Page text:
concerned, I would not bar them
from study at the University, so
long as they are not guilty of sub-
versive acts or the preaching of
violent overthrow of our govern-
ment.
8. Your question does not indi-
cate what is meant by "direct at-
tempt." In my experience on the
Board of Regents I have found
that the Board, as well as the ad-
ministration, has at all times at-
tempted to keep informed of fac-

ulty and student opinion. This
comes through the Dean of Men,
the Dean of Women, the Vice-
President for Student Affairs, the
recommendations of the various
executive committees, the Deans
of these several units and, of
course, such reflection of student
opinion as The Michigan Daily and
other student publications offer. I
do not favor continuous referenda
on policy matters, nor do I consid-
er this a feasible method for gov-
erning the affairs of the Universi-
+- r II ... . ...

Eugene B. Power.. ..
Democrat
1. I do not know. The fact that
enforcement has proved most diffi-
cult is something of an argument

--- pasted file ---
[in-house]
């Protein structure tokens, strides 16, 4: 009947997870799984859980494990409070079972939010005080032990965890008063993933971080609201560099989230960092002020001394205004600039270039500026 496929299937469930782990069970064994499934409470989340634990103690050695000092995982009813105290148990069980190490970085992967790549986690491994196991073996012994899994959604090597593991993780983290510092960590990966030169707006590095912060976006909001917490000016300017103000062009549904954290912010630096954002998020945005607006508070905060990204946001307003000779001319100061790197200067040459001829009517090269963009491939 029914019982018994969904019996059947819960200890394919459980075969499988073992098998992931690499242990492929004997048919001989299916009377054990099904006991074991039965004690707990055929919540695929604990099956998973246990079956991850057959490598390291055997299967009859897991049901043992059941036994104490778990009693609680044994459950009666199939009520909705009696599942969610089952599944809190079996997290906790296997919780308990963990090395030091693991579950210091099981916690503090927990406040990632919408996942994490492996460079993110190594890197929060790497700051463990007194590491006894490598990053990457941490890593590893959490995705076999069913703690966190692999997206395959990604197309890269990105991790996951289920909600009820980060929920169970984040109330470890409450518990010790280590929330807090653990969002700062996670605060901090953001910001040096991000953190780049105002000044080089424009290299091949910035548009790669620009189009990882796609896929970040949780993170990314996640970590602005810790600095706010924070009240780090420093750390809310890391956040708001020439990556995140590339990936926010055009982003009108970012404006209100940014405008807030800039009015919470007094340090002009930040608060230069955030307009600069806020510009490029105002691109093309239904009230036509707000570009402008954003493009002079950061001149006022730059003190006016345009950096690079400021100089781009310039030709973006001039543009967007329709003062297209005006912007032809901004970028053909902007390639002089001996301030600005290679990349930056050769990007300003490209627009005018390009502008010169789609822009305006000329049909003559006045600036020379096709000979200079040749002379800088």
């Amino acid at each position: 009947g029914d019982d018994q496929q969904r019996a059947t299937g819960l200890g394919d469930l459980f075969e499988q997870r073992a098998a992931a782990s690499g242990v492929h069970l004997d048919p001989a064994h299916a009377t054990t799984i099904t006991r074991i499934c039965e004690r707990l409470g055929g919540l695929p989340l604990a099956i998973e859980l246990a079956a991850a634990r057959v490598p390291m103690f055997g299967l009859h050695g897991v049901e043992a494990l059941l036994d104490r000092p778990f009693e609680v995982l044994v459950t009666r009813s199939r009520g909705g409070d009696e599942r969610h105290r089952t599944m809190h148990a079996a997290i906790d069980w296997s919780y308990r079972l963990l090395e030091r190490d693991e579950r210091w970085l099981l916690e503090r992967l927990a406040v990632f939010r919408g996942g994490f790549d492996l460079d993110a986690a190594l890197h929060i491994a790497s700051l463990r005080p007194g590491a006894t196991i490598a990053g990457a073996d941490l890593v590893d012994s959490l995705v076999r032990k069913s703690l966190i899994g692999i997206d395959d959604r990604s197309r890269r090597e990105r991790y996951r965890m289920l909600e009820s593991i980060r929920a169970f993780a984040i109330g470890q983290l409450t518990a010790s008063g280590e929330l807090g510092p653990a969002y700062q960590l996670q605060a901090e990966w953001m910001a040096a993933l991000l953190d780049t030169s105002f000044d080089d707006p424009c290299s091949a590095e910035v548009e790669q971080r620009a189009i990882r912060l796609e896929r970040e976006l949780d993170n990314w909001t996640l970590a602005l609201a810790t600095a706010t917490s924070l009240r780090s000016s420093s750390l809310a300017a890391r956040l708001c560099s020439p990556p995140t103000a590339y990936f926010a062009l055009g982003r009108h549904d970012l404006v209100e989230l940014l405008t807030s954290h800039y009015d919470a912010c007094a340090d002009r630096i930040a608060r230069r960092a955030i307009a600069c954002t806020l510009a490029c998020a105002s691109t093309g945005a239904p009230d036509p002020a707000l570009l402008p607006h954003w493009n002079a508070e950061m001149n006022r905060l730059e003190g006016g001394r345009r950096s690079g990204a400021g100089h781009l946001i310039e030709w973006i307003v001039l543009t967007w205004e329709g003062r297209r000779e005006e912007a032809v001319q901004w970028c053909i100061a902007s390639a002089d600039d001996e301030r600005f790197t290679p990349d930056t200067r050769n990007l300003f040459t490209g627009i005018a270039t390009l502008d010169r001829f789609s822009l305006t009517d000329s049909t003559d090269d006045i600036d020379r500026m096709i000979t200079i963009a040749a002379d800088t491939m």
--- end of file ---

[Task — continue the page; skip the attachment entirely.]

for removal. At the same time, the
University is contemplating park-
ing meters in its lots, an indication
that the parking situation, even
while the ban exists, has become
almost intolerable.
2. I believe the question relates
to the use of University owned
property, since students are very
free to hear speakers elsewhere. In
the use of University property
there are certain outside limits of
propriety on which the University
must insist-not only as to advo-
cacy of force to subvert the gov-
ernment but as to other criminal
and highly anti-social conduct.
Since I have great faith in the
ability of our young people to find
their way in an environment of
free discussion, I certainly accept
the general principle of free choice
of speakers by accredited student
organizations.
3. Accrediting of student organi-
zations to ensure their responsibil-
ity for their debts and for their ac-
tions seems to me quite proper. I
would not have recognition given
to any organization that is by law
illegal, but otherwise I would have
no "ban" and do not understand
that there is one now.
4. I would certainly give great
weight to faculty committees' rec-
ommendations in 'dismissal cases
of all kinds, though the ultimate
responsibility lies with the Board
of Regents and each Regent must
therefore consult his own con-
science and make up his own mind.
5. (a) It is a primary duty of a
state university to provide ade-
quate educational opportunities
for residents of the state, but I
would be very sorry to try to
solve the problems of our resident
students by simply excluding non-
residents.
(b) University branches can do
much to relieve the pressures in